We've been talking about the "true" meaning of fiduciary responsibility for a long time. But while we may be experts on K plan investing, we're certainly not lawyers. So to help enlighten our clients, our friends, and the industry (not to mention ourselves), GuidedChoice commissioned a white paper on the subject from one of the country's foremost ERISA attorneys, Fred Reish of Reish Luftman Reicher & Cohen. You can register to get a copy here.
The new white paper, Participant Investing: The Future of Fiduciary Responsibility, clearly describes the legal burden ERISA imposes on fiduciaries. This duty "has been described as the highest known to the law, that is, the duty to act prudently for the exclusive purpose of providing retirement benefits." Reish describes how the trend toward employees financing their own retirements, combined with the well-documented failure of many to do so effectively, puts fiduciaries in a perilous position.
The reality of prudence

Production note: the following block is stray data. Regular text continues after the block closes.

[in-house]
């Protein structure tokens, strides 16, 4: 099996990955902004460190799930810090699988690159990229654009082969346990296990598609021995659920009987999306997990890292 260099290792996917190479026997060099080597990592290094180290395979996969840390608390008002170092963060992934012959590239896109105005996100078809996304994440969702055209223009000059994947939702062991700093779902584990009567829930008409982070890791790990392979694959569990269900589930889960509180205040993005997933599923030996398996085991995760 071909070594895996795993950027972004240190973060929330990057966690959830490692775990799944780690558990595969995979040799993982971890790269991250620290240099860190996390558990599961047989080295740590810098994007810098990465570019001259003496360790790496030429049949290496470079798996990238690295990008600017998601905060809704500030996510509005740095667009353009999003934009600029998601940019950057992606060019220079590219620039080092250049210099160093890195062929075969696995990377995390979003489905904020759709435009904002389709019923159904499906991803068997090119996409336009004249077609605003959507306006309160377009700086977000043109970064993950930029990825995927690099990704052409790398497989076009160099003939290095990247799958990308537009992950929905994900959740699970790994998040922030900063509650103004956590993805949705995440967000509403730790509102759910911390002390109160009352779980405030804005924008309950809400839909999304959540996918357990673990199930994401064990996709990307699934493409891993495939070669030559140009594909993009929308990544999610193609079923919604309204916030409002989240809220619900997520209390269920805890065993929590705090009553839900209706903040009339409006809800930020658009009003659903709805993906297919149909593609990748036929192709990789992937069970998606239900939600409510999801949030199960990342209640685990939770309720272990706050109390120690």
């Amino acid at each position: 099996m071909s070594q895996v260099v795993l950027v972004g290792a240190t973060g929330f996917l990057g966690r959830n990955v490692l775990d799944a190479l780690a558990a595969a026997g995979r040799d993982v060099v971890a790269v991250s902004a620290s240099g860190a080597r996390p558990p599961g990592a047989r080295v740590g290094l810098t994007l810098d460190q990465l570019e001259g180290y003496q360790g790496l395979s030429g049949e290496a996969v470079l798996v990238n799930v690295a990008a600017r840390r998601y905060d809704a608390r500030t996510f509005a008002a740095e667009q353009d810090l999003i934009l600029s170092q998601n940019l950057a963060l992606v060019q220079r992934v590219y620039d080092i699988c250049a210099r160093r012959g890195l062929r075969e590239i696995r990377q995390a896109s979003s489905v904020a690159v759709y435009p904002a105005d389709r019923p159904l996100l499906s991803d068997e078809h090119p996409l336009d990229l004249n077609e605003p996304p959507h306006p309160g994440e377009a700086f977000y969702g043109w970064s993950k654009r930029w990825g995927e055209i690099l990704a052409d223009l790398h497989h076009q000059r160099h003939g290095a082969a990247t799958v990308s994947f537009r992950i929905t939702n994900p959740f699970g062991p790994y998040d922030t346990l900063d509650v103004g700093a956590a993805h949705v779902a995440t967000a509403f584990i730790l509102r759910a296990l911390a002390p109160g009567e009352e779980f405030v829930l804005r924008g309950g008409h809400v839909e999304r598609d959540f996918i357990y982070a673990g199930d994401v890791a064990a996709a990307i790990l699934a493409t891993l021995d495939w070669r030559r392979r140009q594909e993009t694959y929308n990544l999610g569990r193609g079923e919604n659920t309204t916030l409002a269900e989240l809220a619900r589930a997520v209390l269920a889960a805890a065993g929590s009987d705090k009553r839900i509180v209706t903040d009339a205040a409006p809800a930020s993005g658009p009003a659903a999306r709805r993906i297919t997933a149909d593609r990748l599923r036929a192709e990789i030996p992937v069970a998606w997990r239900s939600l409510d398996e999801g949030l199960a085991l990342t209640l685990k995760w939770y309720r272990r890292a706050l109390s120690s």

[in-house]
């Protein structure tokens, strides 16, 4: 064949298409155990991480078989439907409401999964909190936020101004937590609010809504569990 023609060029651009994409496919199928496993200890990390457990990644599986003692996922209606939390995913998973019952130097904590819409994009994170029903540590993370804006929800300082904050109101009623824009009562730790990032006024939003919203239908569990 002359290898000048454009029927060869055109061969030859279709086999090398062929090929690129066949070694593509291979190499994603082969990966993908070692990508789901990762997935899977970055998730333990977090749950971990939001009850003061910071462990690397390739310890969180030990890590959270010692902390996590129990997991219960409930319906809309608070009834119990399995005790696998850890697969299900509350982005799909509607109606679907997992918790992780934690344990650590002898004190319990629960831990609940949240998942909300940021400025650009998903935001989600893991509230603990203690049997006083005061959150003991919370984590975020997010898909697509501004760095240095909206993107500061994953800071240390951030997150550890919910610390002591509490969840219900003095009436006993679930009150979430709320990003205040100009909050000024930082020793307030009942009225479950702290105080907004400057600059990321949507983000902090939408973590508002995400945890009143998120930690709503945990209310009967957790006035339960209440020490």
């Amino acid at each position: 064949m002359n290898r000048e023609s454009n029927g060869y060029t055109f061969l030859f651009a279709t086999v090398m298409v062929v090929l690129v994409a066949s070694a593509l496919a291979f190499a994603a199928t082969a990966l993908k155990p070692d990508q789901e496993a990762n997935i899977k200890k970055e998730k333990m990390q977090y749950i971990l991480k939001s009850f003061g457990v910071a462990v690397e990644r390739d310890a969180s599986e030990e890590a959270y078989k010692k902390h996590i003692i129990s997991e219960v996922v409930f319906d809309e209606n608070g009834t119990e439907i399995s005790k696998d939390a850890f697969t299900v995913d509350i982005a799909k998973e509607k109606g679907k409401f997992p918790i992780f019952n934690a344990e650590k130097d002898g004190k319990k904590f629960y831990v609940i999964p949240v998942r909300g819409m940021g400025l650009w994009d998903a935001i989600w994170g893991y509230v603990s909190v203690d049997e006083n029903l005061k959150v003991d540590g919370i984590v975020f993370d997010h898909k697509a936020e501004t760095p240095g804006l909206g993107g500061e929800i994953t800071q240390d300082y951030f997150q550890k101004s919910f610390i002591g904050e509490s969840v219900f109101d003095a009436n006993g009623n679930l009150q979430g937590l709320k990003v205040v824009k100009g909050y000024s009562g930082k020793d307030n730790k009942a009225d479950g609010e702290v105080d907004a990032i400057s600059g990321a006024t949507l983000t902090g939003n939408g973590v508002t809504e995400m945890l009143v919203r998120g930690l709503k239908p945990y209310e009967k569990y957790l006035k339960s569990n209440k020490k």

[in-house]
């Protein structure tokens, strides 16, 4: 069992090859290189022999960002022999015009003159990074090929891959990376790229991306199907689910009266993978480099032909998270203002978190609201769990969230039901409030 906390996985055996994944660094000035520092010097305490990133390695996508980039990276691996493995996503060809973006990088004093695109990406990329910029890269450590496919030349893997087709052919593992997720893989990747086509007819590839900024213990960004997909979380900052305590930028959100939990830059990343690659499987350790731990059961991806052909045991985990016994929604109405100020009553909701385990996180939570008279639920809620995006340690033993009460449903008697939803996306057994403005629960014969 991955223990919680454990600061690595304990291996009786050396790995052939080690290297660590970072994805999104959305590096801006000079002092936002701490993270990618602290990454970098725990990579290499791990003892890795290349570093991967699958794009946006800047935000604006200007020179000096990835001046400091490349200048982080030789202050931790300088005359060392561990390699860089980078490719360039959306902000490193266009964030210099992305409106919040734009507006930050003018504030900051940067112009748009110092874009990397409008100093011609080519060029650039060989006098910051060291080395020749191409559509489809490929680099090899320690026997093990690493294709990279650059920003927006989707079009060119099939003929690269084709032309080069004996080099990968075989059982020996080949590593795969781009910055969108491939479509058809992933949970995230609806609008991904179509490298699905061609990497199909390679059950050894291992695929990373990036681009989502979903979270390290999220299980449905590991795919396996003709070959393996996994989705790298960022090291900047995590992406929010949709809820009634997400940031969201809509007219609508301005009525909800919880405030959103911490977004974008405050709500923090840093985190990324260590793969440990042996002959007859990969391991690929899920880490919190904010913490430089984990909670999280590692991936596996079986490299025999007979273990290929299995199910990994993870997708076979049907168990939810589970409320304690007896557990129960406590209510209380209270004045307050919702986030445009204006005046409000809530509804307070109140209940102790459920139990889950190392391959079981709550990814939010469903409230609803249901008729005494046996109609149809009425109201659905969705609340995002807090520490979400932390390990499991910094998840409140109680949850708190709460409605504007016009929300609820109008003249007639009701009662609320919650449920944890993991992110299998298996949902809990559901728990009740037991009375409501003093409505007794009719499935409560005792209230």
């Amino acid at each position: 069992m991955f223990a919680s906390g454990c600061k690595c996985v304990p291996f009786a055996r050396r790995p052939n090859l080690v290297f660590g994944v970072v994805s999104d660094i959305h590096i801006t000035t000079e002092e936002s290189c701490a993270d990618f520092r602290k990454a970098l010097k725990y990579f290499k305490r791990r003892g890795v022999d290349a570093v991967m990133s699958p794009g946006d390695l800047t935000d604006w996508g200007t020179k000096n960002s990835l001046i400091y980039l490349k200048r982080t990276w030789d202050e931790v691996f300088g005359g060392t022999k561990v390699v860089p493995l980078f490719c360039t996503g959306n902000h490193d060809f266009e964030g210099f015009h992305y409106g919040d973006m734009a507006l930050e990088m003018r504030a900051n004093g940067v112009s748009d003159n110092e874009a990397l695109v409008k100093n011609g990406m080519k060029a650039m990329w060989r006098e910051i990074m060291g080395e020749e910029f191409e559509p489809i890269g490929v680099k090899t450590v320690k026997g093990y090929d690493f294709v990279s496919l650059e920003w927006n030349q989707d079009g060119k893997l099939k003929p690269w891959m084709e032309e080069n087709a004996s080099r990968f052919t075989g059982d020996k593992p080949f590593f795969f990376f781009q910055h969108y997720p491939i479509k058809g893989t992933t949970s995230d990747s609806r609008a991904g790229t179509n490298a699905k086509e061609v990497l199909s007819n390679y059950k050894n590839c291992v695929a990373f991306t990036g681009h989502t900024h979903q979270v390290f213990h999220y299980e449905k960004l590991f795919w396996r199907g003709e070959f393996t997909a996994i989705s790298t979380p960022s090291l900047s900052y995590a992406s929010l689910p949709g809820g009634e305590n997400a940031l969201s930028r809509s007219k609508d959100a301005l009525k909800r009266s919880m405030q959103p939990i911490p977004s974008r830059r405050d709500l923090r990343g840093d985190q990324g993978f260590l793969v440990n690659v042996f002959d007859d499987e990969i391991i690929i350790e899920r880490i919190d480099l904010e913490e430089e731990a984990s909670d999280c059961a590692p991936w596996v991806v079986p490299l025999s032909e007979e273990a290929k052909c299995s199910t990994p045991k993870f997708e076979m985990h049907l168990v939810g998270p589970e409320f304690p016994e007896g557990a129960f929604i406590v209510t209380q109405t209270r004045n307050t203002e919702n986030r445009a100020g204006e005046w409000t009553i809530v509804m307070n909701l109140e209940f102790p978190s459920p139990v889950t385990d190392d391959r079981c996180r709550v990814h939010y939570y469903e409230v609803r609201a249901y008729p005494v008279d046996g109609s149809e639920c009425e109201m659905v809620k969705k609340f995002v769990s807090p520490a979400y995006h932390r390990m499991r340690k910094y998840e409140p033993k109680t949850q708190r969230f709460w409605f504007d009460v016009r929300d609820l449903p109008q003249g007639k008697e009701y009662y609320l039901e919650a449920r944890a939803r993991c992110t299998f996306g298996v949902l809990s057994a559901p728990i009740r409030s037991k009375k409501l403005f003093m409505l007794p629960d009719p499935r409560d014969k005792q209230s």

Much of the difficulty stems from the so-called "prudent man rule." Reish argues that this truly amounts to a "prudent expert rule", requiring that fiduciaries must serve the needs of participants at the level of well-informed, dedicated investment experts. This duty extends to the vendor selection process, ongoing monitoring, and ultimately to the success or failure of the plan - in practical terms of helping participants build adequate retirement savings.
We all know what that demands these days: Some type of managed account solution, or at least effective investment advice. So in conclusion, Reish presents a practical, detailed outline of how to choose and monitor a service provider, with an eye toward meeting every aspect of fiduciary responsibility at a scrupulously high level of prudence.
I strongly believe everyone in this industry should read this document. It provides an excellent primer on fiduciary responsibility in a fast changing environment. At the very least, it's a good outline of how to "do the right thing" for plan participants. And when actual practice starts to catch up with the rather strict requirements of ERISA law (as many of us believe it soon will), knowing the rules may help avoid unpleasant legal surprises down the road.
About the authors
Participant Investing: The Future of Fiduciary Responsibility was written by Fred Reish and his colleague Bruce Ashton, both of Reish Luftman Reicher & Cohen, Attorneys at Law. The Los Angeles-based firm offers a full range of services, with major specialties in employee benefits, employee relations, ESOPs, and ERISA counseling and litigation. For more information - and to subscribe to their free newsletter on retirement plans and employment law - please visit their site at www.reish.com.